Making pay public is dumb: How salaries work in the real world

There are new calls for pay transparency in the private sector. They miss the mark on how salaries work.

A Toronto group is demanding legislation that would require employers to make all salaries public. The Equal Pay Coalition believes that having everyone’s wage and pay agreements published will help ensure that everyone gets paid the same amount for the same jobs.

Says Coalition Co-Chair Fay Faraday (quoted in the Toronto Star), “The reality is that having discrimination-free wages is a non-negotiable. There is no other starting point for this discussion.”

And frankly, that statement indicates what is wrong with their theory. The fact is that everything is negotiable. And that is precisely why people earn different salaries for their jobs. Negotiation. Not everybody deserves to be paid the same amount.

People deserve to be paid exactly as much as they are able to negotiate for themselves on the job market. Knowing your coworkers’ salaries only poisons the atmosphere at work. If you were happy to be hired in a role that paid you $70,000 – what good does it do you to know that Sam at the next desk makes $75,000?

It doesn’t diminish your $70k; it just makes you less happy about it. Maybe Sam had an extra credential your that employer wanted, or was poached from a competitor, or was hired at a time the company was in a better market position, or is better at actually doing the job. All of these things – and many others – affect starting salaries and raises.

Wage negotiations are not about who you are, they’re business transactions. They’re not personal, they’re based on the value you bring to an employer. So, in salary discussions, don’t talk about how much you need the money or the fact that Sam makes more than you do. Your financial needs are none of your employer’s business, and Sam’s salary is none of yours.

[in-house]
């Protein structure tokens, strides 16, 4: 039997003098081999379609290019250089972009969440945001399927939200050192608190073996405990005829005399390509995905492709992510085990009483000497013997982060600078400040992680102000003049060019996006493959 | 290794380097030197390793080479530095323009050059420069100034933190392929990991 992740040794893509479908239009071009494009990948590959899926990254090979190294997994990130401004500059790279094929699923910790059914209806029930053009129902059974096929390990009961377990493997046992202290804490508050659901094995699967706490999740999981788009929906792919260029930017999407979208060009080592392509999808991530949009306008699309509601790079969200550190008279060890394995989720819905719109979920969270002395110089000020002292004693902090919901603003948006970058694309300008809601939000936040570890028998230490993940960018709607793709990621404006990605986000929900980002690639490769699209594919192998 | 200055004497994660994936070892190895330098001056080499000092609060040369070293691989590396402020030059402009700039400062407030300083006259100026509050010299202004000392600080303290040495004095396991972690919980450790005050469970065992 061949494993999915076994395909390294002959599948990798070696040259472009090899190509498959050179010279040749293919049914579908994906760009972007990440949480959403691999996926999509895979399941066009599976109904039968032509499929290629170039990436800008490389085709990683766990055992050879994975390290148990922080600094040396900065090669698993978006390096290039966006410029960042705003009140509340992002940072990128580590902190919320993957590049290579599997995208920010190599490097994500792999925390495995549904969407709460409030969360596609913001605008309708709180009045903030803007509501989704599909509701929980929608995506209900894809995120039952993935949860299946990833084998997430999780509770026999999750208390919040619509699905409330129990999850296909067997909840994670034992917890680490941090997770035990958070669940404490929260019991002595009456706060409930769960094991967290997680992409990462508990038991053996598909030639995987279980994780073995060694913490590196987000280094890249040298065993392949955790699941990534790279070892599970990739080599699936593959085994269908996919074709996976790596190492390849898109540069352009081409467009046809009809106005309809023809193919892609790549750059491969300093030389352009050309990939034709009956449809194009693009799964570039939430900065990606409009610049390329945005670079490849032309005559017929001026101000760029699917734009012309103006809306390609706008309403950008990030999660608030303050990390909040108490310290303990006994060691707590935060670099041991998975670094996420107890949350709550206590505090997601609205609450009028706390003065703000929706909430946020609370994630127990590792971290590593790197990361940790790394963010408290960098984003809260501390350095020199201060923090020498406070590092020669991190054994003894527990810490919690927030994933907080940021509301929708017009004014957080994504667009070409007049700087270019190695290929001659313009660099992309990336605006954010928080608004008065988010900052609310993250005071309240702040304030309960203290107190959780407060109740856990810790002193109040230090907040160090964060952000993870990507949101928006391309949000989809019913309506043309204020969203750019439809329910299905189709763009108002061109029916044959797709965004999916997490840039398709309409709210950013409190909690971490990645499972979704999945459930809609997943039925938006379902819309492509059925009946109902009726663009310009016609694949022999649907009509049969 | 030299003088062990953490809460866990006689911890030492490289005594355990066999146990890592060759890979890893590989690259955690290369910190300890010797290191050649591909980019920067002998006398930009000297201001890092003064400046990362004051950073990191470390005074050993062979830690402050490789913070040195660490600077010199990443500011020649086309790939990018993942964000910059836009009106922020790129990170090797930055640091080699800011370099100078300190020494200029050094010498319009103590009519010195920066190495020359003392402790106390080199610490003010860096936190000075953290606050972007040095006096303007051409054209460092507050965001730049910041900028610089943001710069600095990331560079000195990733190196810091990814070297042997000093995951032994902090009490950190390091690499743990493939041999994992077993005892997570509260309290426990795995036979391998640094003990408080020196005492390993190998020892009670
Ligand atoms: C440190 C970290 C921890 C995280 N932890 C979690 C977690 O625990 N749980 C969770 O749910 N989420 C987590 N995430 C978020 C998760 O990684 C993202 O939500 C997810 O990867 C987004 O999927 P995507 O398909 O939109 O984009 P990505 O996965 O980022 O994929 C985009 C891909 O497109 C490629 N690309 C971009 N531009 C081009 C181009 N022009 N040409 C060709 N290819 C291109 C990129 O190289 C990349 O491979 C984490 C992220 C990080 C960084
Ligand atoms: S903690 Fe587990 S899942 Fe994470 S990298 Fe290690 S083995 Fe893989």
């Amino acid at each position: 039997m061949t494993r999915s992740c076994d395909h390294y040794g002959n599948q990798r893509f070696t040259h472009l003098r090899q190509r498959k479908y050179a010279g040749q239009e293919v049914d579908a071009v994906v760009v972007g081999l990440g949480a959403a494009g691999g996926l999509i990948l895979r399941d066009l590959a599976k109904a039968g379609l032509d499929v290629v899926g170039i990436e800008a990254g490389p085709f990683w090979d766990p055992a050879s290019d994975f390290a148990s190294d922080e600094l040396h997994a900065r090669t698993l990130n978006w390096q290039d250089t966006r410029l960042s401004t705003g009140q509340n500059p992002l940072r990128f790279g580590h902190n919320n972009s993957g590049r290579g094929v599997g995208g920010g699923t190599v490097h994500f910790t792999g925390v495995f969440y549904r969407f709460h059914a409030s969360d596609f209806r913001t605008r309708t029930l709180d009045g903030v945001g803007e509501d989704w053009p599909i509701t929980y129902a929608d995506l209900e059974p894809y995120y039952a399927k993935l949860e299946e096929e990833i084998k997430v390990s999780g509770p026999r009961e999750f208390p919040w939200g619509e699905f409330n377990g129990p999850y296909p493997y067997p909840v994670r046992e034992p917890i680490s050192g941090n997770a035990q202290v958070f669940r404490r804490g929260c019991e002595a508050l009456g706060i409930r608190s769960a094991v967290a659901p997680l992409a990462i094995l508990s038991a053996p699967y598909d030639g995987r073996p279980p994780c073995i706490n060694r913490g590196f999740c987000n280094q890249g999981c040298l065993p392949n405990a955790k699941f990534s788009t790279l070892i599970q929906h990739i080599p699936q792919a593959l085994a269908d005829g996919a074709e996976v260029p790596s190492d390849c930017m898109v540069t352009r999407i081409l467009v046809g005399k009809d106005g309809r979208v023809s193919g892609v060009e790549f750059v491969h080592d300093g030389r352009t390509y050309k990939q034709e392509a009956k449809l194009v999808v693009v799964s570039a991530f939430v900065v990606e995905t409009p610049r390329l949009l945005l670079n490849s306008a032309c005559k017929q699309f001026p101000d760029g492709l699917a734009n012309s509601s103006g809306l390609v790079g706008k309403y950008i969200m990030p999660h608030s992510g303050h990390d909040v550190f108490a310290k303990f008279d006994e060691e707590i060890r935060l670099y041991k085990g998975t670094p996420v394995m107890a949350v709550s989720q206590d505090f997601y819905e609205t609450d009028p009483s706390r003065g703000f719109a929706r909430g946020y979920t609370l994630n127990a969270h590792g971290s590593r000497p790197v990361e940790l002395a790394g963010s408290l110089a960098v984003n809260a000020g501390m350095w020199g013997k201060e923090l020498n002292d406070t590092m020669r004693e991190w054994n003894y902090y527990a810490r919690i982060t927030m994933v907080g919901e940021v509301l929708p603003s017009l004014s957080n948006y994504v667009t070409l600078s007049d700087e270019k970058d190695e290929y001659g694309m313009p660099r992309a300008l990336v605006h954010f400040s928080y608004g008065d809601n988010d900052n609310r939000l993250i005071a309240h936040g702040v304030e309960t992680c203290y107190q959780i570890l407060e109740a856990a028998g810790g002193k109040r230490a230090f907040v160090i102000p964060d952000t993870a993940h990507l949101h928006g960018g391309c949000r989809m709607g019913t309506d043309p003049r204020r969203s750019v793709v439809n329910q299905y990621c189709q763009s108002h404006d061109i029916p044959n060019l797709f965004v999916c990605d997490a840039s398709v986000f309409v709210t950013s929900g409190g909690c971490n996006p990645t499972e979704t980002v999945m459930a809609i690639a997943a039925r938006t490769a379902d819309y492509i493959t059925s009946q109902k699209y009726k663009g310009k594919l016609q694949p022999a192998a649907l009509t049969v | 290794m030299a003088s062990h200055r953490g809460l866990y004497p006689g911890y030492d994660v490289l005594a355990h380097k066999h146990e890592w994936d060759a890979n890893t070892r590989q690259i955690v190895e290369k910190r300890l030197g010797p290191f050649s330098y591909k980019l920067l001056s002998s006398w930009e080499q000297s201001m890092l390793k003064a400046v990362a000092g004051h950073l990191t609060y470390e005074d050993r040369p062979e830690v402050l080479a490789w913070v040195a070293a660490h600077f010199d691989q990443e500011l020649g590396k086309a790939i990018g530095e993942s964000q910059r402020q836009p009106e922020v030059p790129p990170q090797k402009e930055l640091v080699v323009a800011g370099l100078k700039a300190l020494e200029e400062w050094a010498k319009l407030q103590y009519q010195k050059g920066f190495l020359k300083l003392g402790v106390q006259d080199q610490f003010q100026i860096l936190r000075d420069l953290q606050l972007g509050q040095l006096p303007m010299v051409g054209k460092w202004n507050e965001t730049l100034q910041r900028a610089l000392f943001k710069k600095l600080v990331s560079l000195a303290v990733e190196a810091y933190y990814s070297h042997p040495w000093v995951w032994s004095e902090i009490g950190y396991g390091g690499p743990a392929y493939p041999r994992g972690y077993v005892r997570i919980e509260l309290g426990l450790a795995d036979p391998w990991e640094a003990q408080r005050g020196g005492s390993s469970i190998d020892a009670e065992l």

Also, unless your employment contract specifies salary increases at regular intervals, you also don’t deserve a raise simply because you have been with the company for a certain period of time. Showing up isn’t an achievement. It’s strict minimum. Strict minimum doesn’t earn you higher wages.

Longevity is not an accomplishment. And that is what really earns you more money. Accomplishments. When negotiating your salary, you need to make a business case for how the value you bring to the organization is worth more than is currently being offered in return.

Or you have to take the accomplishments you’ve made for one employer and use them as leverage to entice another company to hire you for more money.

In either case, the key to earning more money is demonstrating how your work is drives increased value to the company you work for. Proving that there is a worthwhile ROI in paying you a higher wage.

You deserve to earn exactly as much money as you can negotiate for your work. Be more productive, creative, and innovative than Sam. Be a sharper negotiator and the money will follow.

Here’s a quick look at the average Canadian salaries by region and industry as a starting point for your future negotiations. (But as I say in that article, don’t be average. Show how your work and accomplishments are above average, and you’ll make more money than these. That’s how salaries work in the real world.)

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